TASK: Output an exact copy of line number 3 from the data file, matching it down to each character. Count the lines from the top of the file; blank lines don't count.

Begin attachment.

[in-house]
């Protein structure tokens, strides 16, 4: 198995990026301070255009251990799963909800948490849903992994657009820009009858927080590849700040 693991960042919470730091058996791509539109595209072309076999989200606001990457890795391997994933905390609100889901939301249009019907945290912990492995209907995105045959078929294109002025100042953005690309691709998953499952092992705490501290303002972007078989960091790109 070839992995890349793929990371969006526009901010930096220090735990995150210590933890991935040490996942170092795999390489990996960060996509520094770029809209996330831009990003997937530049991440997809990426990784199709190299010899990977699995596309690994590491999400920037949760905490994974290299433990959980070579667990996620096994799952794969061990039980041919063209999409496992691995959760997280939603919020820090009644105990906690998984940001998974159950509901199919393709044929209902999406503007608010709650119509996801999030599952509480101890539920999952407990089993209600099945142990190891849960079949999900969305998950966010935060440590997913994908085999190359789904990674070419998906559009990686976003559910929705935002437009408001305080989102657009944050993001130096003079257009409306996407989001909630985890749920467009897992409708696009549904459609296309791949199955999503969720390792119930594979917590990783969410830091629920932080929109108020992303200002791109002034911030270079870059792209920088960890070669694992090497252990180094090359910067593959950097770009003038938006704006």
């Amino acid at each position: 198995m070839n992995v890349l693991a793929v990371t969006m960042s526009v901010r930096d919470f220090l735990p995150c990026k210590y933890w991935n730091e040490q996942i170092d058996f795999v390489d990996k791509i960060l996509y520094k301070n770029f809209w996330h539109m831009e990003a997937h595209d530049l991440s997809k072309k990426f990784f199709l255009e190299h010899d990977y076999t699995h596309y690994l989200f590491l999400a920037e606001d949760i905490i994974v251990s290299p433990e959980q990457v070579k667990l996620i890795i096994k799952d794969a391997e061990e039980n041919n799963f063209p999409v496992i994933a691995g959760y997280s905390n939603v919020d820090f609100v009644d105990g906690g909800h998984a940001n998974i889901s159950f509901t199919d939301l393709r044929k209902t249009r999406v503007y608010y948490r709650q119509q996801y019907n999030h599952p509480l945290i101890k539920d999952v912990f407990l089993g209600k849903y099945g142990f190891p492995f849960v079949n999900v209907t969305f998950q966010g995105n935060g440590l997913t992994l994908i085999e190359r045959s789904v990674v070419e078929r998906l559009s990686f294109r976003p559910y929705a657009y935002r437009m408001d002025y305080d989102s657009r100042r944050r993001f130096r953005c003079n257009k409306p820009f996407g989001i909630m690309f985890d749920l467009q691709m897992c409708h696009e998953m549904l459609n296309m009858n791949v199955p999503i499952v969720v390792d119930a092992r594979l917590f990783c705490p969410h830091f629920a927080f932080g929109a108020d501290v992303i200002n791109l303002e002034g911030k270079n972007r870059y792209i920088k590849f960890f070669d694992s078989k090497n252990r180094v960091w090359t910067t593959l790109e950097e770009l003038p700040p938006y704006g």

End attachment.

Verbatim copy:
């Amino acid at each position: 198995m070839n992995v890349l693991a793929v990371t969006m960042s526009v901010r930096d919470f220090l735990p995150c990026k210590y933890w991935n730091e040490q996942i170092d058996f795999v390489d990996k791509i960060l996509y520094k301070n770029f809209w996330h539109m831009e990003a997937h595209d530049l991440s997809k072309k990426f990784f199709l255009e190299h010899d990977y076999t699995h596309y690994l989200f590491l999400a920037e606001d949760i905490i994974v251990s290299p433990e959980q990457v070579k667990l996620i890795i096994k799952d794969a391997e061990e039980n041919n799963f063209p999409v496992i994933a691995g959760y997280s905390n939603v919020d820090f609100v009644d105990g906690g909800h998984a940001n998974i889901s159950f509901t199919d939301l393709r044929k209902t249009r999406v503007y608010y948490r709650q119509q996801y019907n999030h599952p509480l945290i101890k539920d999952v912990f407990l089993g209600k849903y099945g142990f190891p492995f849960v079949n999900v209907t969305f998950q966010g995105n935060g440590l997913t992994l994908i085999e190359r045959s789904v990674v070419e078929r998906l559009s990686f294109r976003p559910y929705a657009y935002r437009m408001d002025y305080d989102s657009r100042r944050r993001f130096r953005c003079n257009k409306p820009f996407g989001i909630m690309f985890d749920l467009q691709m897992c409708h696009e998953m549904l459609n296309m009858n791949v199955p999503i499952v969720v390792d119930a092992r594979l917590f990783c705490p969410h830091f629920a927080f932080g929109a108020d501290v992303i200002n791109l303002e002034g911030k270079n972007r870059y792209i920088k590849f960890f070669d694992s078989k090497n252990r180094v960091w090359t910067t593959l790109e950097e770009l003038p700040p938006y704006g």